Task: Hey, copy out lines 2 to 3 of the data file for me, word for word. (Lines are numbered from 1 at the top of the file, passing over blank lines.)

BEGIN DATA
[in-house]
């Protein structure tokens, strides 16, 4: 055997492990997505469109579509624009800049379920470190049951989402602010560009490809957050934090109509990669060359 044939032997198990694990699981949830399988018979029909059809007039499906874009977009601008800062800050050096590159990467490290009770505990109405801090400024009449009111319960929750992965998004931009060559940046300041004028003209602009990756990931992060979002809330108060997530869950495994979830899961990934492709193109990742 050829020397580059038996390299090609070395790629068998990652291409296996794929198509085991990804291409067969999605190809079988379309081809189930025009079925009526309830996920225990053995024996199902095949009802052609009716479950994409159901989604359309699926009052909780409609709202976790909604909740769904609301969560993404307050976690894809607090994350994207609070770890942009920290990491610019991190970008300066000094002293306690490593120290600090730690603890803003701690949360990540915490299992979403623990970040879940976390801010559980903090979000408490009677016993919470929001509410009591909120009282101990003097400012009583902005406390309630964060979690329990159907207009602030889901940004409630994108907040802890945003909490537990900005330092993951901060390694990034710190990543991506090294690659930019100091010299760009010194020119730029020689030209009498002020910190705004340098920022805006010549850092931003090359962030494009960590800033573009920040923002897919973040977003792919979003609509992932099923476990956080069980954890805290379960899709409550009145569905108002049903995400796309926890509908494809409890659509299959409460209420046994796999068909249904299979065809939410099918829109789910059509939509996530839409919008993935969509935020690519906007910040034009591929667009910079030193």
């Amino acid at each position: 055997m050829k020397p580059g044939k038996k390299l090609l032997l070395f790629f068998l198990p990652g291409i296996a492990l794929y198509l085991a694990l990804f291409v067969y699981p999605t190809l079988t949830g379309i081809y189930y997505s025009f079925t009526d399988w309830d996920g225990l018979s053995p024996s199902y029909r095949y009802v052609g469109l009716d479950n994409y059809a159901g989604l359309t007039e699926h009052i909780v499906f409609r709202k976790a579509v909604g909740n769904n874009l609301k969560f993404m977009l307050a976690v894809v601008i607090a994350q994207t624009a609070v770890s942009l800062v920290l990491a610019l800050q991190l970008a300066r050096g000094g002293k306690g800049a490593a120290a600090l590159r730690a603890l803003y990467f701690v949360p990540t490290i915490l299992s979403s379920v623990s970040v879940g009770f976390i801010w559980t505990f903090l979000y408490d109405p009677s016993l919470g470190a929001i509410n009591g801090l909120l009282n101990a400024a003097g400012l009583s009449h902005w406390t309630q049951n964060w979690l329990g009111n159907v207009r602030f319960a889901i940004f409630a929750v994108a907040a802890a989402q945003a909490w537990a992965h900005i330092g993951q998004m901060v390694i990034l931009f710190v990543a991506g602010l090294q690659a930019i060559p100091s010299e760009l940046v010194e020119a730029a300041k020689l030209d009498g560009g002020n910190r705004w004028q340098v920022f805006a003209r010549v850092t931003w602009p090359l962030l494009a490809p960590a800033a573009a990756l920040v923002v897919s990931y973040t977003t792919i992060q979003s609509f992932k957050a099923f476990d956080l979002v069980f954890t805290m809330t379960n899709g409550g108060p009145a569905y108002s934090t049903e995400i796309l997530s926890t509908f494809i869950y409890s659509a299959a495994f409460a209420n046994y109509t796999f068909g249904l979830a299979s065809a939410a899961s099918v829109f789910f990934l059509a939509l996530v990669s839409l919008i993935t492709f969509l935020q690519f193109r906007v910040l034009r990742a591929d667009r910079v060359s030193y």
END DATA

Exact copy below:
């Protein structure tokens, strides 16, 4: 055997492990997505469109579509624009800049379920470190049951989402602010560009490809957050934090109509990669060359 044939032997198990694990699981949830399988018979029909059809007039499906874009977009601008800062800050050096590159990467490290009770505990109405801090400024009449009111319960929750992965998004931009060559940046300041004028003209602009990756990931992060979002809330108060997530869950495994979830899961990934492709193109990742 050829020397580059038996390299090609070395790629068998990652291409296996794929198509085991990804291409067969999605190809079988379309081809189930025009079925009526309830996920225990053995024996199902095949009802052609009716479950994409159901989604359309699926009052909780409609709202976790909604909740769904609301969560993404307050976690894809607090994350994207609070770890942009920290990491610019991190970008300066000094002293306690490593120290600090730690603890803003701690949360990540915490299992979403623990970040879940976390801010559980903090979000408490009677016993919470929001509410009591909120009282101990003097400012009583902005406390309630964060979690329990159907207009602030889901940004409630994108907040802890945003909490537990900005330092993951901060390694990034710190990543991506090294690659930019100091010299760009010194020119730029020689030209009498002020910190705004340098920022805006010549850092931003090359962030494009960590800033573009920040923002897919973040977003792919979003609509992932099923476990956080069980954890805290379960899709409550009145569905108002049903995400796309926890509908494809409890659509299959409460209420046994796999068909249904299979065809939410099918829109789910059509939509996530839409919008993935969509935020690519906007910040034009591929667009910079030193």
């Amino acid at each position: 055997m050829k020397p580059g044939k038996k390299l090609l032997l070395f790629f068998l198990p990652g291409i296996a492990l794929y198509l085991a694990l990804f291409v067969y699981p999605t190809l079988t949830g379309i081809y189930y997505s025009f079925t009526d399988w309830d996920g225990l018979s053995p024996s199902y029909r095949y009802v052609g469109l009716d479950n994409y059809a159901g989604l359309t007039e699926h009052i909780v499906f409609r709202k976790a579509v909604g909740n769904n874009l609301k969560f993404m977009l307050a976690v894809v601008i607090a994350q994207t624009a609070v770890s942009l800062v920290l990491a610019l800050q991190l970008a300066r050096g000094g002293k306690g800049a490593a120290a600090l590159r730690a603890l803003y990467f701690v949360p990540t490290i915490l299992s979403s379920v623990s970040v879940g009770f976390i801010w559980t505990f903090l979000y408490d109405p009677s016993l919470g470190a929001i509410n009591g801090l909120l009282n101990a400024a003097g400012l009583s009449h902005w406390t309630q049951n964060w979690l329990g009111n159907v207009r602030f319960a889901i940004f409630a929750v994108a907040a802890a989402q945003a909490w537990a992965h900005i330092g993951q998004m901060v390694i990034l931009f710190v990543a991506g602010l090294q690659a930019i060559p100091s010299e760009l940046v010194e020119a730029a300041k020689l030209d009498g560009g002020n910190r705004w004028q340098v920022f805006a003209r010549v850092t931003w602009p090359l962030l494009a490809p960590a800033a573009a990756l920040v923002v897919s990931y973040t977003t792919i992060q979003s609509f992932k957050a099923f476990d956080l979002v069980f954890t805290m809330t379960n899709g409550g108060p009145a569905y108002s934090t049903e995400i796309l997530s926890t509908f494809i869950y409890s659509a299959a495994f409460a209420n046994y109509t796999f068909g249904l979830a299979s065809a939410a899961s099918v829109f789910f990934l059509a939509l996530v990669s839409l919008i993935t492709f969509l935020q690519f193109r906007v910040l034009r990742a591929d667009r910079v060359s030193y």